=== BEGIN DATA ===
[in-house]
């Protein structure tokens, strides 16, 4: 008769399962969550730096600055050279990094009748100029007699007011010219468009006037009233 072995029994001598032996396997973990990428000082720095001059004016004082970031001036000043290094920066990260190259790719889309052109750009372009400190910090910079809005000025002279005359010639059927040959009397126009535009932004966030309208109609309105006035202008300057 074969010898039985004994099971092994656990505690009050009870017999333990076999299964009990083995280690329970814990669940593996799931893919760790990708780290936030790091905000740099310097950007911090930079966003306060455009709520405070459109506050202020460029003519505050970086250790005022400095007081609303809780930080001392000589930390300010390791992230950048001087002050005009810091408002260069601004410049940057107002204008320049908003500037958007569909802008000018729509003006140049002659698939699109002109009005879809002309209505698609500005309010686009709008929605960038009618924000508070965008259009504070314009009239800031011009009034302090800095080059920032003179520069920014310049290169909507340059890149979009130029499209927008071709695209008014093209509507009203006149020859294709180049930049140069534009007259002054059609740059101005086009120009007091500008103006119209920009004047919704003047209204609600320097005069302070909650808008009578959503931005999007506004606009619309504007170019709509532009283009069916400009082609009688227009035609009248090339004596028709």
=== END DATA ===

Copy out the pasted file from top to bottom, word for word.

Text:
[in-house]
């Protein structure tokens, strides 16, 4: 008769399962969550730096600055050279990094009748100029007699007011010219468009006037009233 072995029994001598032996396997973990990428000082720095001059004016004082970031001036000043290094920066990260190259790719889309052109750009372009400190910090910079809005000025002279005359010639059927040959009397126009535009932004966030309208109609309105006035202008300057 074969010898039985004994099971092994656990505690009050009870017999333990076999299964009990083995280690329970814990669940593996799931893919760790990708780290936030790091905000740099310097950007911090930079966003306060455009709520405070459109506050202020460029003519505050970086250790005022400095007081609303809780930080001392000589930390300010390791992230950048001087002050005009810091408002260069601004410049940057107002204008320049908003500037958007569909802008000018729509003006140049002659698939699109002109009005879809002309209505698609500005309010686009709008929605960038009618924000508070965008259009504070314009009239800031011009009034302090800095080059920032003179520069920014310049290169909507340059890149979009130029499209927008071709695209008014093209509507009203006149020859294709180049930049140069534009007259002054059609740059101005086009120009007091500008103006119209920009004047919704003047209204609600320097005069302070909650808008009578959503931005999007506004606009619309504007170019709509532009283009069916400009082609009688227009035609009248090339004596028709």